A presentation at the April 2019 Operation for Community Development and Empowerment (OPCDE) cybersecurity conference describes SAP systems with unsecure configurations exposed to the internet. Typically, SAP systems are not intended to be exposed to the internet, as it is an untrusted network. Malicious cyber actors can attack and compromise these unsecure systems with publicly available exploit tools, termed “10KBLAZE.” The presentation detailed the new exploit tools and reports on systems exposed to the internet.
SAP Gateway ACL
The SAP Gateway allows non-SAP applications to communicate with SAP applications using the Open Data Protocol (OData). If SAP Gateway access control lists (ACLs) are not configured properly (e.g., gw/acl_mode = 0), anonymous users can run operating system (OS) commands. According to the OPCDE presentation, about 900 U.S. internet-facing systems were detected in this vulnerable condition.
SAP Router secinfo
The SAP router is a program that helps connect SAP systems with external networks. The default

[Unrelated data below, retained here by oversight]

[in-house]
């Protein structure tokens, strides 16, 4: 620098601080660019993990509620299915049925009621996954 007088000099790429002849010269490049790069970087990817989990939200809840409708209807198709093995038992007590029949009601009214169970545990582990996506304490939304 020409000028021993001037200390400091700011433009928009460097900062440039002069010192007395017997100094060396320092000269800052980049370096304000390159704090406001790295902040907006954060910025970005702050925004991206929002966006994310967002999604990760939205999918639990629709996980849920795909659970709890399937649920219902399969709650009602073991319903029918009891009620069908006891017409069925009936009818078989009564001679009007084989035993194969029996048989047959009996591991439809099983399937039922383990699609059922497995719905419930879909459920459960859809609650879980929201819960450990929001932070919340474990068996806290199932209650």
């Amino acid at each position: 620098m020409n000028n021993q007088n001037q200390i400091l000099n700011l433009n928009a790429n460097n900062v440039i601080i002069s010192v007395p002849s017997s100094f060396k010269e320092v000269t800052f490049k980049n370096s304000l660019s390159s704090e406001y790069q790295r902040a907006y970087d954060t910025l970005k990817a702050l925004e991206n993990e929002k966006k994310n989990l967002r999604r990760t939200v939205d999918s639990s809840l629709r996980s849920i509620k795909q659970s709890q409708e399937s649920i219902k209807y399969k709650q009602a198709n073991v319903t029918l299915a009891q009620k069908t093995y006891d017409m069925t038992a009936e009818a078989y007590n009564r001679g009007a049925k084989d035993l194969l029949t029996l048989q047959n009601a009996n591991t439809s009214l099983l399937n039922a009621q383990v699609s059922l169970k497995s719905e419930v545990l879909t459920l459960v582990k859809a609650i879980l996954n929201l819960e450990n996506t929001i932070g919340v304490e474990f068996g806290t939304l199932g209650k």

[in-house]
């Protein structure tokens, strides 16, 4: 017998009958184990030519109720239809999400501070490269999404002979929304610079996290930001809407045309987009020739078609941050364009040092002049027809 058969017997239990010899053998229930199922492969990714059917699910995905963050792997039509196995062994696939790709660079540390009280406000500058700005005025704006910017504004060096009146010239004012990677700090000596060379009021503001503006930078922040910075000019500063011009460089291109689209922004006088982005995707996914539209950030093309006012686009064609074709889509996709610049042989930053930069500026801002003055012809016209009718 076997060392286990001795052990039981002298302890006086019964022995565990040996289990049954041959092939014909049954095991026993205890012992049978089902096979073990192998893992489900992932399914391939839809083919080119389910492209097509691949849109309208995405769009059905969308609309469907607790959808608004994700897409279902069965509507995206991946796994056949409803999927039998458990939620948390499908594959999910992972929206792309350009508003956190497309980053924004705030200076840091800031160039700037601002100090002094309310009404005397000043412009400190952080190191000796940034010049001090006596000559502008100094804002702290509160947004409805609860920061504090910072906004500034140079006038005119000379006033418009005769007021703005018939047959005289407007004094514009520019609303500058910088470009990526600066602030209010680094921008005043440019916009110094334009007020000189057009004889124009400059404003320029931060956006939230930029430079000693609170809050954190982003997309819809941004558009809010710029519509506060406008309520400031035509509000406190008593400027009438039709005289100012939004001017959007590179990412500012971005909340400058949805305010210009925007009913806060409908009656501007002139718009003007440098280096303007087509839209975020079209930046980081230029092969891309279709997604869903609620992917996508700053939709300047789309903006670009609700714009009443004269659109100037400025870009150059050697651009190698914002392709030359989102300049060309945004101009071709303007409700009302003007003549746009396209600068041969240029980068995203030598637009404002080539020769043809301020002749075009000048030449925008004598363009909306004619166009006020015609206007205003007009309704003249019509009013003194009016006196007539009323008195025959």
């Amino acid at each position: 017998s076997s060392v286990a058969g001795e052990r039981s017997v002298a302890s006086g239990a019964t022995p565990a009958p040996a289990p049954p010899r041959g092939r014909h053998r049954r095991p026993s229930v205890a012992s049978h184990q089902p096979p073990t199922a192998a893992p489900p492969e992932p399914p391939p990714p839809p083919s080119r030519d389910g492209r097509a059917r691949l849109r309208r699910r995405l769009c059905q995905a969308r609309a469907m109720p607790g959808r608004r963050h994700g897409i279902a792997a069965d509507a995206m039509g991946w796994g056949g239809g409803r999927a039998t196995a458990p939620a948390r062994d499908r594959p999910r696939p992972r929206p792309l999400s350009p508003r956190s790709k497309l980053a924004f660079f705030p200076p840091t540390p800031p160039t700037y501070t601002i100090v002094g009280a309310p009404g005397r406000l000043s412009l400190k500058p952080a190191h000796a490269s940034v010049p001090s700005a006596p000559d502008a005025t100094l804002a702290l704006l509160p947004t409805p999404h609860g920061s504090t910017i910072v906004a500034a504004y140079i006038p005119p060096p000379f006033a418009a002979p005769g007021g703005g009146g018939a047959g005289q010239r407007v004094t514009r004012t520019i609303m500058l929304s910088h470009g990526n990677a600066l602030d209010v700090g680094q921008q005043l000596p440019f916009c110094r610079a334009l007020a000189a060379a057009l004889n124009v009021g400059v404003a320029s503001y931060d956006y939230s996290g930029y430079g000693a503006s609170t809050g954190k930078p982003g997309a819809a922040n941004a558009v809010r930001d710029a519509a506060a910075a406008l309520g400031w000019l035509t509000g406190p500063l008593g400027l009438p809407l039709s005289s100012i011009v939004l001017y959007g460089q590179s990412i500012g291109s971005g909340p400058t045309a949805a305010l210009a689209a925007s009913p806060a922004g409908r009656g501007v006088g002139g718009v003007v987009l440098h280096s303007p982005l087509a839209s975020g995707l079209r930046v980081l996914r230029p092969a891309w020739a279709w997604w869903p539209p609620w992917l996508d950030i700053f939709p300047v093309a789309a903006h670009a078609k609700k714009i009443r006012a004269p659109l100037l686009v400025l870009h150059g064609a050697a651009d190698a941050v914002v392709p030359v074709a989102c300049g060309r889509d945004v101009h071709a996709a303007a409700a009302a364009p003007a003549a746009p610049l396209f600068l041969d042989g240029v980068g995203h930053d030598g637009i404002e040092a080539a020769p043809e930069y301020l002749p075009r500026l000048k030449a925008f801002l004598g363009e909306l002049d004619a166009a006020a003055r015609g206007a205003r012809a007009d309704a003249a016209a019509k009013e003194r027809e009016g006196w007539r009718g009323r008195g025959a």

secinfo configuration for a SAP Gateway allows any internal host to run OS commands anonymously. If an attacker can access an SAP router, the router can act as an internal host and proxy the attacker’s requests, which may result in remote code execution.
According to the OPCDE presentation, 1,181 SAP routers were exposed to the internet. It is unclear if the exposed systems were confirmed to be vulnerable or were simply running the SAP router service.
SAP Message Server
SAP Message Servers act as brokers between Application Servers (AS). By default, Message Servers listen on a port 39XX and have no authentication. If an attacker can access a Message Server, they can redirect and/or execute legitimate man-in-the-middle (MITM) requests, thereby gaining credentials. Those credentials can be used to execute code or operations on AS servers (assuming the attacker can reach them). According to the OPCDE presentation, there are 693 Message Servers exposed to the internet in the United States.
CISA worked with security researchers from Onapsis Inc. to develop the following Snort signature that can be used to detect the exploits:
alert tcp $EXTERNAL_NET any -> $HOME_NET any (msg:”10KBLAZE SAP Exploit execute attempt”; flow:established,to_server; content:”|06 cb 03|”; offset:4; depth:3; content:”SAPXPG_START_XPG”; nocase; distance:0; fast_pattern; content:”37D581E3889AF16DA00A000C290099D0001″; nocase; distance:0; content:”extprog”; nocase; distance:0; sid:1; rev:1;)